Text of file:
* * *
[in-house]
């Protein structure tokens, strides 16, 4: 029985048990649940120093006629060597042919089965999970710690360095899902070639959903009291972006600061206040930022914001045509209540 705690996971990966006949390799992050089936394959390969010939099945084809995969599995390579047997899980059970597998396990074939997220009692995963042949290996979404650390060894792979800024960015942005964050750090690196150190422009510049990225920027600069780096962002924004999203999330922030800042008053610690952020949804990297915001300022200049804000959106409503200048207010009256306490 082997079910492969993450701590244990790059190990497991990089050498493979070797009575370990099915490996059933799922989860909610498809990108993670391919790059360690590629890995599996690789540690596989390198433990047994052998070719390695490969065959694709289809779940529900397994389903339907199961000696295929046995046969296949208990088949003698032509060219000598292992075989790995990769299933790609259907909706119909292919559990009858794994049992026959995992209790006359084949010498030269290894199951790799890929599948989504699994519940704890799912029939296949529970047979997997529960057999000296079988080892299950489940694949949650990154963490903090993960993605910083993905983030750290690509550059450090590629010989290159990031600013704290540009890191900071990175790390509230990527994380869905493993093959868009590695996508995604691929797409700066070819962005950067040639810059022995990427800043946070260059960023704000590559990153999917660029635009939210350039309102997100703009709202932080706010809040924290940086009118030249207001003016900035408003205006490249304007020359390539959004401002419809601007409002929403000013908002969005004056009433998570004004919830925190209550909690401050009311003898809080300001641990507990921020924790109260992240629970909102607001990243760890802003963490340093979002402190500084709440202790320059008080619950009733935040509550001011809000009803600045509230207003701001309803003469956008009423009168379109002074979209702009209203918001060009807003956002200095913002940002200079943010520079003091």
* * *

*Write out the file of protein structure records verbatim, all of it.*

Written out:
[in-house]
């Protein structure tokens, strides 16, 4: 029985048990649940120093006629060597042919089965999970710690360095899902070639959903009291972006600061206040930022914001045509209540 705690996971990966006949390799992050089936394959390969010939099945084809995969599995390579047997899980059970597998396990074939997220009692995963042949290996979404650390060894792979800024960015942005964050750090690196150190422009510049990225920027600069780096962002924004999203999330922030800042008053610690952020949804990297915001300022200049804000959106409503200048207010009256306490 082997079910492969993450701590244990790059190990497991990089050498493979070797009575370990099915490996059933799922989860909610498809990108993670391919790059360690590629890995599996690789540690596989390198433990047994052998070719390695490969065959694709289809779940529900397994389903339907199961000696295929046995046969296949208990088949003698032509060219000598292992075989790995990769299933790609259907909706119909292919559990009858794994049992026959995992209790006359084949010498030269290894199951790799890929599948989504699994519940704890799912029939296949529970047979997997529960057999000296079988080892299950489940694949949650990154963490903090993960993605910083993905983030750290690509550059450090590629010989290159990031600013704290540009890191900071990175790390509230990527994380869905493993093959868009590695996508995604691929797409700066070819962005950067040639810059022995990427800043946070260059960023704000590559990153999917660029635009939210350039309102997100703009709202932080706010809040924290940086009118030249207001003016900035408003205006490249304007020359390539959004401002419809601007409002929403000013908002969005004056009433998570004004919830925190209550909690401050009311003898809080300001641990507990921020924790109260992240629970909102607001990243760890802003963490340093979002402190500084709440202790320059008080619950009733935040509550001011809000009803600045509230207003701001309803003469956008009423009168379109002074979209702009209203918001060009807003956002200095913002940002200079943010520079003091």